Liver resident NK cells are enriched in the CD56bright NK cell subpopulation and are defined by their unique expression of the transcription factors Eomes and Tbet, and a range of cell surface markers including TIGIT, CD69, CXCR6, and the absence of CD49e (EomeshiTbetloHobit+TIGIT+CD69+CXCR6+CD49e−) (2– 6). This liver resident phenotype is absent in peripheral blood NK cell populations. Expression of the chemokine receptor CXCR6 is thought to be particularly important for the retention of resident populations within the liver due to constitutive expression of the ligand (CXCL16) in the liver sinusoid.
Despite extensive characterization of the phenotype of liver NK cells, it remains unclear how factors within the liver microenvironment contribute to the induction and maintenance of this unique phenotype. Our group has previously described the wide range of cytokines and growth factors present in healthy adult liver which can maintain and propagate NK cells (7–10). However, this work did not explore specific liver resident NK cell phenotypes. Previous research identified that liver resident NK cells produce significantly less IFN-γ compared with corresponding peripheral blood NK cell populations, and liver conditioned media (LCM) was sufficient to suppress IFN-γ in peripheral blood CD56bright cells (2, 3), suggesting that liver-derived soluble factors are capable of regulating NK cell populations.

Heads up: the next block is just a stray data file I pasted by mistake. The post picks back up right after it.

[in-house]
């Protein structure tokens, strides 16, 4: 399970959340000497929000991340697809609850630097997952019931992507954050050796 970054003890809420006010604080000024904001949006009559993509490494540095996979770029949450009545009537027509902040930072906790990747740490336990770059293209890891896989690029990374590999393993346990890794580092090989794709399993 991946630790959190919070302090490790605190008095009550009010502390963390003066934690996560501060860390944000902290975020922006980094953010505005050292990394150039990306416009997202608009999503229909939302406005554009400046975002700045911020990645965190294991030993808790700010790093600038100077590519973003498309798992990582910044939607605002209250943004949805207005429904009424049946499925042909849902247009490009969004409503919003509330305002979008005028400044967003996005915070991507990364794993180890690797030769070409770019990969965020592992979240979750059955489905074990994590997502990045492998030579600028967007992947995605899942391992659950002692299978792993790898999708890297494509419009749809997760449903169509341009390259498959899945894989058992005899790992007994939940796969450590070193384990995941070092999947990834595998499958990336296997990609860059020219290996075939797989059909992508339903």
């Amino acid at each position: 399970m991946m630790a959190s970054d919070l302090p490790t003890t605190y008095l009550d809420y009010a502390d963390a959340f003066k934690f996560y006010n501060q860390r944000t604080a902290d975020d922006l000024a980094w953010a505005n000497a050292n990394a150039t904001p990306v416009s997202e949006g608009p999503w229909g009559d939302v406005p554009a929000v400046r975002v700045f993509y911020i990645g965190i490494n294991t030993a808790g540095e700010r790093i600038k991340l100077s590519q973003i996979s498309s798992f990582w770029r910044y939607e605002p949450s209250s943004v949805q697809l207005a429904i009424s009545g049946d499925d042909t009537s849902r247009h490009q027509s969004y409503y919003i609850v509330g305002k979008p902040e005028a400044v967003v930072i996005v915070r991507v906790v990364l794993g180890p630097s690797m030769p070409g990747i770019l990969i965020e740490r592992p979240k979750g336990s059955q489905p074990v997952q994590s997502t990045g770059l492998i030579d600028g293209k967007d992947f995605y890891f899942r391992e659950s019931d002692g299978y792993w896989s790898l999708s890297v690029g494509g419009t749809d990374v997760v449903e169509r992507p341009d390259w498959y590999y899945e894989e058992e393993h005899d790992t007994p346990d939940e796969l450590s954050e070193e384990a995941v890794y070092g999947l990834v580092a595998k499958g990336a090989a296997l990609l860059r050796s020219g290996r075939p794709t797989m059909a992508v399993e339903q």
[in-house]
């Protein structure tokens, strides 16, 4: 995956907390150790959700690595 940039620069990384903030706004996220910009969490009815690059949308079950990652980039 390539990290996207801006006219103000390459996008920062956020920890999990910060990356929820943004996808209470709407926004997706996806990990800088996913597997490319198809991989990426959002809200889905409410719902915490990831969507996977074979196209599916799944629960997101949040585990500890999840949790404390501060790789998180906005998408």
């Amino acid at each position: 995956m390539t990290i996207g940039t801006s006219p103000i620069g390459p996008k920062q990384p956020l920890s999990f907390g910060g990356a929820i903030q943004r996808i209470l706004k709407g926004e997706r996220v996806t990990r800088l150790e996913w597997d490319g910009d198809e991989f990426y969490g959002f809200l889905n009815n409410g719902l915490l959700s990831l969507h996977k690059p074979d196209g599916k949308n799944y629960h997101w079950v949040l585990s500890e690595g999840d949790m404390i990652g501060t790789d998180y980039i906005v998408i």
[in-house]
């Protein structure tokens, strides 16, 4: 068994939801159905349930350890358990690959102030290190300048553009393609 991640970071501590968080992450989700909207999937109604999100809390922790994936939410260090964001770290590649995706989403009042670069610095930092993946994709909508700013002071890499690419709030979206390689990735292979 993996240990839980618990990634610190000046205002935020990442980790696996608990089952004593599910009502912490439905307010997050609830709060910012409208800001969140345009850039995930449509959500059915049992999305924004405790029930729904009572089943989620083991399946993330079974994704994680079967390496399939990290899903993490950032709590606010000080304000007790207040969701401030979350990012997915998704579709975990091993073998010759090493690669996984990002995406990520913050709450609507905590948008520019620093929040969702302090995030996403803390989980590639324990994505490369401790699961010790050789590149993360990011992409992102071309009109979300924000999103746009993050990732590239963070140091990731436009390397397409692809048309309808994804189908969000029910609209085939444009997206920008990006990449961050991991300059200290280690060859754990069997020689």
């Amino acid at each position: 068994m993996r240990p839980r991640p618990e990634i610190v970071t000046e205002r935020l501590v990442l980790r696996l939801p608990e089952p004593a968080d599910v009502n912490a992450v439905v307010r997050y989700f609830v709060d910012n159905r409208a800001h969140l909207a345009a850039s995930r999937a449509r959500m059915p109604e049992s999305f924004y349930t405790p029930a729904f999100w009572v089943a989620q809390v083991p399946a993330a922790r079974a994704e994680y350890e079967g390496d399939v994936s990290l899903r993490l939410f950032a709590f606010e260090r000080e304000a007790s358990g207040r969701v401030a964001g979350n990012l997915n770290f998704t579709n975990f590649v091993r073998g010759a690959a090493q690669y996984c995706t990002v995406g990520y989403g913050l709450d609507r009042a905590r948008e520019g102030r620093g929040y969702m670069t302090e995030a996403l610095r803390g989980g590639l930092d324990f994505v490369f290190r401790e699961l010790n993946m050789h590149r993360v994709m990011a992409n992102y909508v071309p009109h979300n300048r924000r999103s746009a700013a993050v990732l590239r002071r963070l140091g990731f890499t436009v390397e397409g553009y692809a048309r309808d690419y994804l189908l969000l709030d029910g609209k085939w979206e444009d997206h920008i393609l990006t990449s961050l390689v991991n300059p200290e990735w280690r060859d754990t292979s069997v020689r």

In this study we demonstrate that LCM can maintain the liver resident NK cell phenotype ex vivo, as well as suppress Tbet and Eomes expression in peripheral NK cells (which mirrors the Tbet phenotype observed in liver resident NK cells). Furthermore, we show TGF-β, produced in the liver microenvironment, suppresses Tbet and Eomes expression in liver resident NK cells and peripheral blood NK cells. Understanding how the liver microenvironment induces and maintains liver specific immune cell populations may identify novel therapeutic targets capable of regulating local immunity and tissue repair.
Materials and Methods
Collection of Liver Perfusate During Orthotopic Liver Transplantation (OLT)